Janice Woodburn reviews The Pot Book
At first glance this seems like just another coffee table book. However a short perusal will soon show that that is not the case. It is a marvelously entertaining and informative book, covering over 300 makers, styles and schools of ceramics.
Clay is a wonderful material found all over the world and just look what humankind can do with it. Each page is dominated by a beautiful photo illustration, most of them in colour. Below are the details of each ceramist and the illustrated pot or pots. But the fascinating part is the carefully written explanation, giving the reader an insight into the social time and the inspiration and rationale behind each one.
Edmund de Waal came to the world’s attention with the publication of his award-winning memoir The Hare with the Amber Eyes in 2010. Claudia Clare is a ceramic artist and writer whose work is informed by feminism and human rights. Each of them is an artist in his/her own right and a gifted writer; together they have created a published work that will be treasured by people and become one of the heirlooms in the library.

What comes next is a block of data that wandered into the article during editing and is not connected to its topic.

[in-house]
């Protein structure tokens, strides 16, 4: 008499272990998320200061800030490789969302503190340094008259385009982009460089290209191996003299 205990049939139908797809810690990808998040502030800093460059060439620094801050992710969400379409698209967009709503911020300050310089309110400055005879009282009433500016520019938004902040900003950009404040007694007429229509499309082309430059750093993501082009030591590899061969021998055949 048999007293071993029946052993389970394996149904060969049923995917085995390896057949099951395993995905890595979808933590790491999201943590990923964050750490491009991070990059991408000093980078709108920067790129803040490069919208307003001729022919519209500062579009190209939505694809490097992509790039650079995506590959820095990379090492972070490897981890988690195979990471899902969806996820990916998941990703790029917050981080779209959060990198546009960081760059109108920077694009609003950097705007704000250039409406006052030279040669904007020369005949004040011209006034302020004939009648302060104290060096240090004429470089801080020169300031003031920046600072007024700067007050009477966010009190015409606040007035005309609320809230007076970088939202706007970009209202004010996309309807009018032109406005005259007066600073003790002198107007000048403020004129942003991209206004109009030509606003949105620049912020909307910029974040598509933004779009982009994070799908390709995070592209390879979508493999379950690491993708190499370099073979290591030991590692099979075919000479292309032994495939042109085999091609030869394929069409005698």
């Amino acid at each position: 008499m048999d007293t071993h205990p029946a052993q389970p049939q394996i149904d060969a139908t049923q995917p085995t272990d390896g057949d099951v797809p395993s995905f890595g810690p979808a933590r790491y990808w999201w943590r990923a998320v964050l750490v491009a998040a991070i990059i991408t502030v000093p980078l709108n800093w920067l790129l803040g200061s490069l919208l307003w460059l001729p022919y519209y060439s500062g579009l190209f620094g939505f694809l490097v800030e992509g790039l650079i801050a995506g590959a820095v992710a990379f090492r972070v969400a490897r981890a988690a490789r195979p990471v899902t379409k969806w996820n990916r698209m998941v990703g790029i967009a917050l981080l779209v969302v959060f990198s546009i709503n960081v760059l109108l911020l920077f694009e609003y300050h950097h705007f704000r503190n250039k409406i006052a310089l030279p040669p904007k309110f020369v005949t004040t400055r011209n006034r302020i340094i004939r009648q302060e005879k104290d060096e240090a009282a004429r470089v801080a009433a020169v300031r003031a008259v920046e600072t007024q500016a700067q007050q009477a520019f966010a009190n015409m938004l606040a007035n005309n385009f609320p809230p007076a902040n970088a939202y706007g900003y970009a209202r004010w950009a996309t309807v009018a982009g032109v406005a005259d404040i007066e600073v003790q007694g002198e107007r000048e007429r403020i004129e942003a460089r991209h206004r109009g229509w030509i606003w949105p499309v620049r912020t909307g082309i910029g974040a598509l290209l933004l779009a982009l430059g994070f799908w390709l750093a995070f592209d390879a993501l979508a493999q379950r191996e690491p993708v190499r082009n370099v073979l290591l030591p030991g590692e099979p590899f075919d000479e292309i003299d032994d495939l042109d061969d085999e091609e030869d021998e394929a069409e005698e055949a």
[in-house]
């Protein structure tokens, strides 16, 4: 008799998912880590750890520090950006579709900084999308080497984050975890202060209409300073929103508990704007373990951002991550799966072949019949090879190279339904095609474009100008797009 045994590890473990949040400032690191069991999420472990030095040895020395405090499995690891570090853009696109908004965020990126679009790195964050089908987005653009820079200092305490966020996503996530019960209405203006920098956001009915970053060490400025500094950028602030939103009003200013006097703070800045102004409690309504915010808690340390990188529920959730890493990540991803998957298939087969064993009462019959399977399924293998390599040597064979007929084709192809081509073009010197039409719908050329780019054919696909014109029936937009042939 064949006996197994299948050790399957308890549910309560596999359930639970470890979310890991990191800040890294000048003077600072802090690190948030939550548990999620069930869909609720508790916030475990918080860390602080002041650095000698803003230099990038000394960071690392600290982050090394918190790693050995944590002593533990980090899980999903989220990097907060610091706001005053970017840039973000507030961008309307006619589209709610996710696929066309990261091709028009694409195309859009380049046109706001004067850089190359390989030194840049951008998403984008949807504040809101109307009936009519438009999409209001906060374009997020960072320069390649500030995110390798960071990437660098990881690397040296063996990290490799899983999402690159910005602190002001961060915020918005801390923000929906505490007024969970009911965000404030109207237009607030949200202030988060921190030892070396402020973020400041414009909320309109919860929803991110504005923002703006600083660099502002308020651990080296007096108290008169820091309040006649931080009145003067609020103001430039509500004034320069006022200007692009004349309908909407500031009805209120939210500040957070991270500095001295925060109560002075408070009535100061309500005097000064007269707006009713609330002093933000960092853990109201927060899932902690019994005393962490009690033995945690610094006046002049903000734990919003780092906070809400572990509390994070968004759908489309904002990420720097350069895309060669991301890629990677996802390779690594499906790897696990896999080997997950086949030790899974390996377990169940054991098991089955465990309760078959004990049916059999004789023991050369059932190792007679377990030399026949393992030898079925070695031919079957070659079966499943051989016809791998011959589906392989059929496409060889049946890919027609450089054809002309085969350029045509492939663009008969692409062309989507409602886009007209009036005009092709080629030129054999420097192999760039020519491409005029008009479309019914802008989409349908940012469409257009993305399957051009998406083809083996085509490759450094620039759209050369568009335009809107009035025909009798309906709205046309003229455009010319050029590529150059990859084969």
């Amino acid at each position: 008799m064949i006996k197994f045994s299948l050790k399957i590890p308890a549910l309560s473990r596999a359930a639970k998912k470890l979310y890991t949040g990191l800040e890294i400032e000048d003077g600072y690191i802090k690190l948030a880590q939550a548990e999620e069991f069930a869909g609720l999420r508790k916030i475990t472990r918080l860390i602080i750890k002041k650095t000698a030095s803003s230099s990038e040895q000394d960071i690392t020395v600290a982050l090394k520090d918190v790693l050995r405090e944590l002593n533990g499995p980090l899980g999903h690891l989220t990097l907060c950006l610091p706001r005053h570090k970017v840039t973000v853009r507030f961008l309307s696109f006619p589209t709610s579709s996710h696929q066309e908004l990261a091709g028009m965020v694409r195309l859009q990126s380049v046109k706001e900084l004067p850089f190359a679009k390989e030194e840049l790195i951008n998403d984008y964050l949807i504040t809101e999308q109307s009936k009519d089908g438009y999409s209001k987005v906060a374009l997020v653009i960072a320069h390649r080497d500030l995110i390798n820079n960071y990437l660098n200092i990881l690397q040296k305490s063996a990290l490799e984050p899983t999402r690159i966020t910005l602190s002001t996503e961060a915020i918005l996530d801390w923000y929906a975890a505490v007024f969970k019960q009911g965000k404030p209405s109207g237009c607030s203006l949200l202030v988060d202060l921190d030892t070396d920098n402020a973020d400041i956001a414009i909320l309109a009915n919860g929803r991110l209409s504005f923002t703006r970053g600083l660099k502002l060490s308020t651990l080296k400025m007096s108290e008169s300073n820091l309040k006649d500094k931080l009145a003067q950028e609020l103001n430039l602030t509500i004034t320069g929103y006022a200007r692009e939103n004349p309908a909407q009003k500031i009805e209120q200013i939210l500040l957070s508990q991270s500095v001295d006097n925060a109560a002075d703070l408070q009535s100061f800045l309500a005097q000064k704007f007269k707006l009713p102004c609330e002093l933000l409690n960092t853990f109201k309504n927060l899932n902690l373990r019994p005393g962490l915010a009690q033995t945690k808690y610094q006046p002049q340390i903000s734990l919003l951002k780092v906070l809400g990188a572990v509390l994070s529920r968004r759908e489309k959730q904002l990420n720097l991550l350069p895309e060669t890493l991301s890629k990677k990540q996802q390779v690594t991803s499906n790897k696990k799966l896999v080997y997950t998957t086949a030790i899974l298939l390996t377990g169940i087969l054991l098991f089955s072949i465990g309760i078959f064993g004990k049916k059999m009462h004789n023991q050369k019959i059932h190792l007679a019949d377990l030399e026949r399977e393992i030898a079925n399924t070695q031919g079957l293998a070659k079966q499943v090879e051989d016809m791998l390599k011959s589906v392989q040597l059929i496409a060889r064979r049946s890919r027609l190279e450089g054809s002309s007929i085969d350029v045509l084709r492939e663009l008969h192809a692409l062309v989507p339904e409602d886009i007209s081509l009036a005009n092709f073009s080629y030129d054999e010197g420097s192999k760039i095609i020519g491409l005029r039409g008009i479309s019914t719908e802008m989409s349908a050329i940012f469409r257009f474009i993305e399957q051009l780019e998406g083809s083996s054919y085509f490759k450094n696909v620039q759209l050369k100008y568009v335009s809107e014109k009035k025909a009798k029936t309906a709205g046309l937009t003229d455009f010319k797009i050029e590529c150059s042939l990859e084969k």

The pots are presented alphabetically so this can lead to some strange juxtapositions, such as: Bertozzi & Carson’s subversive White Tray With Eggs opposite Robin Best’s exquisite Oriental Kangaroo. There is the pure simplicity of Bauhaus and Beatrice Wood, the clever Drinking Tea by Xue Lei and the striking Hollywood Vase by Ettore Sottsass, the challenging White Rocks of Bente Skjottgaard and Shigaraki’s earthy stoneware, classic Spode and work by the surrealist Dali, sculptural white pieces by Ruth Duckworth and delicate, detailed work by Cindy Sherman.
All in all, a treat for anyone who has ever squeezed mud through their hands.